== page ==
And I think another thing is—I know we can talk about this more later how it reflects each family as well—but, I think when you have a formal curriculum or lesson or however you want to define it or something resembles a traditional structure of school in the way of timed lessons and timed evaluations, what happens is, the one person who’s the ‘knowledge keeper,’ the gatekeeper, is kind of like, “Well, now I’m going to share this with you. It’s within this time, within this lesson.”
What happens a lot in traveling is you become so in the moment. Your senses are so stimulated, your sight, everything is new. You’re so there. With homeschooling/unschooling, the parent is the student. It’s no longer you are the top-down teacher. You’re learning those life lessons right along with them and there’s stuff that you don’t know. Maybe they know before you do! There’s so many things to learn that you are the student—you’re just as much in that with them. You’re not the only one, you’re not the gatekeeper of knowledge.
PAM: That’s a great way to put it because we come to see that there’s so much for us to learn, too. That’s one of the shifts, because conventionally, growing up, the adults know everything, and we can’t wait to be an adult where we’re going to be the one who knows and tells other people what to do etc. But that shift to realizing how big the world is, and it’s okay to not know things, and it’s okay to keep learning—that such a fun discovery along the way, isn’t it?
ROBYN: Yes it is and it’s humbling at times; quite humbling. When you step into it thinking that you should be the one knowing everything—no I just have so much to learn continuously everyday, every year! That’s right I don’t know everything at all! I’d have it all figured out if I did!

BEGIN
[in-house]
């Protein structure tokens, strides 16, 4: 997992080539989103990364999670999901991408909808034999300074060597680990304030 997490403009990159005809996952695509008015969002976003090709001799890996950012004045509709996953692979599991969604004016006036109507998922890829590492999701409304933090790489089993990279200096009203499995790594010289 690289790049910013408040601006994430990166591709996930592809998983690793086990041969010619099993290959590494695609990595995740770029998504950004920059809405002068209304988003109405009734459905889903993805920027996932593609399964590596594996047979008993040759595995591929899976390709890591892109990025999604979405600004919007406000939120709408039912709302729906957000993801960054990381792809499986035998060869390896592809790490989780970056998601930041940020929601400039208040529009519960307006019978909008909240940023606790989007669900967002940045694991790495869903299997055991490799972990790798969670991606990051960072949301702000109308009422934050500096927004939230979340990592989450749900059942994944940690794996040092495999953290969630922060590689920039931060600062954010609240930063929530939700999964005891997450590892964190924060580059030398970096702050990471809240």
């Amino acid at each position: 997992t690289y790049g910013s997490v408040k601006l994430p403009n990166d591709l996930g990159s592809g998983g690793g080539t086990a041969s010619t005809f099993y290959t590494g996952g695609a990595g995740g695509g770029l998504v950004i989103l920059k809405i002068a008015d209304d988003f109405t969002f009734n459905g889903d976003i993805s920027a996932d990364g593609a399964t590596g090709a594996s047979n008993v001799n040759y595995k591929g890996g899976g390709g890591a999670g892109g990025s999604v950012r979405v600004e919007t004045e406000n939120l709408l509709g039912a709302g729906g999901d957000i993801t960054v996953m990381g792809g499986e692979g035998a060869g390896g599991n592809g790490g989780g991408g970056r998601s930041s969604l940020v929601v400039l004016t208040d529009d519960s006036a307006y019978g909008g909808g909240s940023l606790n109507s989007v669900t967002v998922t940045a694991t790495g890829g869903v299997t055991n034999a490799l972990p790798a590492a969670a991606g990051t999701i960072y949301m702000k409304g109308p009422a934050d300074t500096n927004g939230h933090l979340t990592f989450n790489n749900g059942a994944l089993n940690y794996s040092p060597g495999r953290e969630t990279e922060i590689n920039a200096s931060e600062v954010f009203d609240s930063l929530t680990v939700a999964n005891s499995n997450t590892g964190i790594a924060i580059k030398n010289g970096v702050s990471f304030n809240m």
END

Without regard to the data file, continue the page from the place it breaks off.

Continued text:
PAM: I love that! It’s so true, so, so true!
Before the call we were emailing, and you described unschooling as being more about the flow of your family and I really love that. I talk about flow quite a bit. I wanted to dive into that idea with you. I love hearing how people see it. I wanted to start with the challenge of defining unschooling. I’m sure people have heard me say it lots of times that unschooling looks different for different families. On one hand that’s totally great because now we’re open up, we’re not trying to follow some set of rules and it doesn’t have to look like it looks in somebody else’s family. But on the other hand that really doesn’t help a lot if your newer to the idea of unschooling and you’re just trying to figure out what it is and what does it look like, ‘Tell me, tell me!’ So I was curious what that part of the journey looked for you.
How did you get comfortable with the idea that it was going to be different for your family and how did you discover that?
ROBYN: I think it’s still continuous.
I think a big part is getting to know your kids, giving them the time to get to know themselves, getting to know yourself, as well as myself as parent. When you do that, you see what works and what doesn’t work. When you try things and if it works you can continue and if it doesn’t you can put it away and try something different—and I see that especially with my kids. As all kids are, their personalities are very different.